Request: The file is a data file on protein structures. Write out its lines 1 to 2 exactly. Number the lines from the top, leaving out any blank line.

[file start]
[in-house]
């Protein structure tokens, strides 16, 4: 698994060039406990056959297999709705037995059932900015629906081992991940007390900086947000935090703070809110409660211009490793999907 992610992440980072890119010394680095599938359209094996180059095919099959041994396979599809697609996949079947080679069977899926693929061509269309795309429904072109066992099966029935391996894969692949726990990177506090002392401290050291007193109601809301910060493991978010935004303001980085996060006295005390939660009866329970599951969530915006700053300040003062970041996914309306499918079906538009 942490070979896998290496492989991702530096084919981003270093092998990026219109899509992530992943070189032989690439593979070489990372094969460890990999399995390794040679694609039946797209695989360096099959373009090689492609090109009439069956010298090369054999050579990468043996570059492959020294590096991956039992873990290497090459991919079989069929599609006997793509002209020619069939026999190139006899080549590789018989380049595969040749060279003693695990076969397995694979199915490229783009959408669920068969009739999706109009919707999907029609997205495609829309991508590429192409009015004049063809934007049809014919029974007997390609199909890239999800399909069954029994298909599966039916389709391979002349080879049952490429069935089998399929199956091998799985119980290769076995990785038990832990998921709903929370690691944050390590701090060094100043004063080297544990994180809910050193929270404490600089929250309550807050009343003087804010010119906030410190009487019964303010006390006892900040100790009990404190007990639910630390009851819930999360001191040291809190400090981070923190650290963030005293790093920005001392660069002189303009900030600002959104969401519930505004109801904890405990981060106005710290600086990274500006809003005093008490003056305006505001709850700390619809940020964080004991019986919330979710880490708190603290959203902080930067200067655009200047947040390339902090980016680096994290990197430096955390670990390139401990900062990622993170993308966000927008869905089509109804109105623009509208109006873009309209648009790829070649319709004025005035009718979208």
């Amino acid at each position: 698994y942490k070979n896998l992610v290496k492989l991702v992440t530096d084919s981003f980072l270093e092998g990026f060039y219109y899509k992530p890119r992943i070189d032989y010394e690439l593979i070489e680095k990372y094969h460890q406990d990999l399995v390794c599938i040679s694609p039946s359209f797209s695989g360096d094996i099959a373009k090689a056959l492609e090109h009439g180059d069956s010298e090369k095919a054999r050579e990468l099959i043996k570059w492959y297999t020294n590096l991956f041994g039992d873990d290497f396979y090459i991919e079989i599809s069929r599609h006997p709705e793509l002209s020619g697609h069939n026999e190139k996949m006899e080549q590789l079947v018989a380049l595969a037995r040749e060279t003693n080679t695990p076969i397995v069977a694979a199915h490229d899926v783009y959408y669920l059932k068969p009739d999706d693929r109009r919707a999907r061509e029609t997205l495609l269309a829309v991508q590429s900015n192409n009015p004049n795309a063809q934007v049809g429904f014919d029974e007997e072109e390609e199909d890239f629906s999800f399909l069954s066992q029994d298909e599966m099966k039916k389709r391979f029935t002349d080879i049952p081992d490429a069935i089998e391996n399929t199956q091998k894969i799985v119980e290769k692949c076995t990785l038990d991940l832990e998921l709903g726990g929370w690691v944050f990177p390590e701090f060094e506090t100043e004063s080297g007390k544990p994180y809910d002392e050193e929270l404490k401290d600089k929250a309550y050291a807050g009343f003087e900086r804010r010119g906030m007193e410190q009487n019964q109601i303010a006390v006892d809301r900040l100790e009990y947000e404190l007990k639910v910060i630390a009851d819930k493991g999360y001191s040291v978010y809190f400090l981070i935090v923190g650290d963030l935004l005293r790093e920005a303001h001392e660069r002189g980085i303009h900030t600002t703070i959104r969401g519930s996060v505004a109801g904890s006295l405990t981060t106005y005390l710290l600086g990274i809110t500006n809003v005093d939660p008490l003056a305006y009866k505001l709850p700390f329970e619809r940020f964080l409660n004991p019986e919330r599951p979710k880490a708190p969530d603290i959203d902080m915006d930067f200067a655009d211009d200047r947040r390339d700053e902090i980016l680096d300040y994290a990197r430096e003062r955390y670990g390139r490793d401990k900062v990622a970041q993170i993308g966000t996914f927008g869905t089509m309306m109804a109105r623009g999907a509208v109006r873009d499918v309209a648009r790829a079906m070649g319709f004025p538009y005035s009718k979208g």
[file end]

[in-house]
């Protein structure tokens, strides 16, 4: 698994060039406990056959297999709705037995059932900015629906081992991940007390900086947000935090703070809110409660211009490793999907 992610992440980072890119010394680095599938359209094996180059095919099959041994396979599809697609996949079947080679069977899926693929061509269309795309429904072109066992099966029935391996894969692949726990990177506090002392401290050291007193109601809301910060493991978010935004303001980085996060006295005390939660009866329970599951969530915006700053300040003062970041996914309306499918079906538009 942490070979896998290496492989991702530096084919981003270093092998990026219109899509992530992943070189032989690439593979070489990372094969460890990999399995390794040679694609039946797209695989360096099959373009090689492609090109009439069956010298090369054999050579990468043996570059492959020294590096991956039992873990290497090459991919079989069929599609006997793509002209020619069939026999190139006899080549590789018989380049595969040749060279003693695990076969397995694979199915490229783009959408669920068969009739999706109009919707999907029609997205495609829309991508590429192409009015004049063809934007049809014919029974007997390609199909890239999800399909069954029994298909599966039916389709391979002349080879049952490429069935089998399929199956091998799985119980290769076995990785038990832990998921709903929370690691944050390590701090060094100043004063080297544990994180809910050193929270404490600089929250309550807050009343003087804010010119906030410190009487019964303010006390006892900040100790009990404190007990639910630390009851819930999360001191040291809190400090981070923190650290963030005293790093920005001392660069002189303009900030600002959104969401519930505004109801904890405990981060106005710290600086990274500006809003005093008490003056305006505001709850700390619809940020964080004991019986919330979710880490708190603290959203902080930067200067655009200047947040390339902090980016680096994290990197430096955390670990390139401990900062990622993170993308966000927008869905089509109804109105623009509208109006873009309209648009790829070649319709004025005035009718979208």